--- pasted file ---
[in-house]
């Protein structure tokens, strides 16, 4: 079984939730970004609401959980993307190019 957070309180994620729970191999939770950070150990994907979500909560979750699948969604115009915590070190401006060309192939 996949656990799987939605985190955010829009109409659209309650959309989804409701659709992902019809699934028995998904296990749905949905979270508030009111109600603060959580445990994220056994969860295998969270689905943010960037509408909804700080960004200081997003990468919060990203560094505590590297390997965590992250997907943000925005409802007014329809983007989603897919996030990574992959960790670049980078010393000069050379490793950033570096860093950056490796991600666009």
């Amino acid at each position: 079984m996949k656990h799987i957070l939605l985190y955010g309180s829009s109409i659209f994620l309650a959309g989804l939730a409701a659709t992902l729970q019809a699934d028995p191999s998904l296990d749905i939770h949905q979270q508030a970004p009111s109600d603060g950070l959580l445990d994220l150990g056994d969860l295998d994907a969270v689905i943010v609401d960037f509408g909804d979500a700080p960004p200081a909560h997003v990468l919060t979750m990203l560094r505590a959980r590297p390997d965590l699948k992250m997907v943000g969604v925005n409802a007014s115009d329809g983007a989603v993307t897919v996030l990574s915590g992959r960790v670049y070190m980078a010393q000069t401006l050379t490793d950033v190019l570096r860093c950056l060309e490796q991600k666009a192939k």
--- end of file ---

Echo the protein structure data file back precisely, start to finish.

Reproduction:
[in-house]
């Protein structure tokens, strides 16, 4: 079984939730970004609401959980993307190019 957070309180994620729970191999939770950070150990994907979500909560979750699948969604115009915590070190401006060309192939 996949656990799987939605985190955010829009109409659209309650959309989804409701659709992902019809699934028995998904296990749905949905979270508030009111109600603060959580445990994220056994969860295998969270689905943010960037509408909804700080960004200081997003990468919060990203560094505590590297390997965590992250997907943000925005409802007014329809983007989603897919996030990574992959960790670049980078010393000069050379490793950033570096860093950056490796991600666009």
């Amino acid at each position: 079984m996949k656990h799987i957070l939605l985190y955010g309180s829009s109409i659209f994620l309650a959309g989804l939730a409701a659709t992902l729970q019809a699934d028995p191999s998904l296990d749905i939770h949905q979270q508030a970004p009111s109600d603060g950070l959580l445990d994220l150990g056994d969860l295998d994907a969270v689905i943010v609401d960037f509408g909804d979500a700080p960004p200081a909560h997003v990468l919060t979750m990203l560094r505590a959980r590297p390997d965590l699948k992250m997907v943000g969604v925005n409802a007014s115009d329809g983007a989603v993307t897919v996030l990574s915590g992959r960790v670049y070190m980078a010393q000069t401006l050379t490793d950033v190019l570096r860093c950056l060309e490796q991600k666009a192939k």